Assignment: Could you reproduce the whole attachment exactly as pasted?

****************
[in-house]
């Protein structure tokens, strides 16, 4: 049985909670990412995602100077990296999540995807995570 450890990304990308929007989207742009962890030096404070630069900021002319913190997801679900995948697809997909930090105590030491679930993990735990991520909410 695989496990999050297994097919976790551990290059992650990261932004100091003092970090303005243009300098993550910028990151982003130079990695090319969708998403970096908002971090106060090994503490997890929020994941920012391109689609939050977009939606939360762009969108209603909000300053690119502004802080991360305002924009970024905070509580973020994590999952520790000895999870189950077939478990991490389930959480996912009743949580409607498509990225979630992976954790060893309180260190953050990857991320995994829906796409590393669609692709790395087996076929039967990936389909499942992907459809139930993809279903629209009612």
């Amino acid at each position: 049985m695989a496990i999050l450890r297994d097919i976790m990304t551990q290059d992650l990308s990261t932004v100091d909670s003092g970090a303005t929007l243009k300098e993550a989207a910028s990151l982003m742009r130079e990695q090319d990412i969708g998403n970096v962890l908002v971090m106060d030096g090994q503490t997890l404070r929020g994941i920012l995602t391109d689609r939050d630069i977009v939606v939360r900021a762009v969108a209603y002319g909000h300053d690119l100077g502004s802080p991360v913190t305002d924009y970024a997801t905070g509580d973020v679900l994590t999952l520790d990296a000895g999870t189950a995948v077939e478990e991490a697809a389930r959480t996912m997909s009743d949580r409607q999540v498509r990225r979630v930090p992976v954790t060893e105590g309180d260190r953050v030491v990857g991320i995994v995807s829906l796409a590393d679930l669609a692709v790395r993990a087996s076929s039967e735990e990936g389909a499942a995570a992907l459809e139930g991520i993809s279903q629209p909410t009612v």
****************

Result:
[in-house]
């Protein structure tokens, strides 16, 4: 049985909670990412995602100077990296999540995807995570 450890990304990308929007989207742009962890030096404070630069900021002319913190997801679900995948697809997909930090105590030491679930993990735990991520909410 695989496990999050297994097919976790551990290059992650990261932004100091003092970090303005243009300098993550910028990151982003130079990695090319969708998403970096908002971090106060090994503490997890929020994941920012391109689609939050977009939606939360762009969108209603909000300053690119502004802080991360305002924009970024905070509580973020994590999952520790000895999870189950077939478990991490389930959480996912009743949580409607498509990225979630992976954790060893309180260190953050990857991320995994829906796409590393669609692709790395087996076929039967990936389909499942992907459809139930993809279903629209009612």
């Amino acid at each position: 049985m695989a496990i999050l450890r297994d097919i976790m990304t551990q290059d992650l990308s990261t932004v100091d909670s003092g970090a303005t929007l243009k300098e993550a989207a910028s990151l982003m742009r130079e990695q090319d990412i969708g998403n970096v962890l908002v971090m106060d030096g090994q503490t997890l404070r929020g994941i920012l995602t391109d689609r939050d630069i977009v939606v939360r900021a762009v969108a209603y002319g909000h300053d690119l100077g502004s802080p991360v913190t305002d924009y970024a997801t905070g509580d973020v679900l994590t999952l520790d990296a000895g999870t189950a995948v077939e478990e991490a697809a389930r959480t996912m997909s009743d949580r409607q999540v498509r990225r979630v930090p992976v954790t060893e105590g309180d260190r953050v030491v990857g991320i995994v995807s829906l796409a590393d679930l669609a692709v790395r993990a087996s076929s039967e735990e990936g389909a499942a995570a992907l459809e139930g991520i993809s279903q629209p909410t009612v």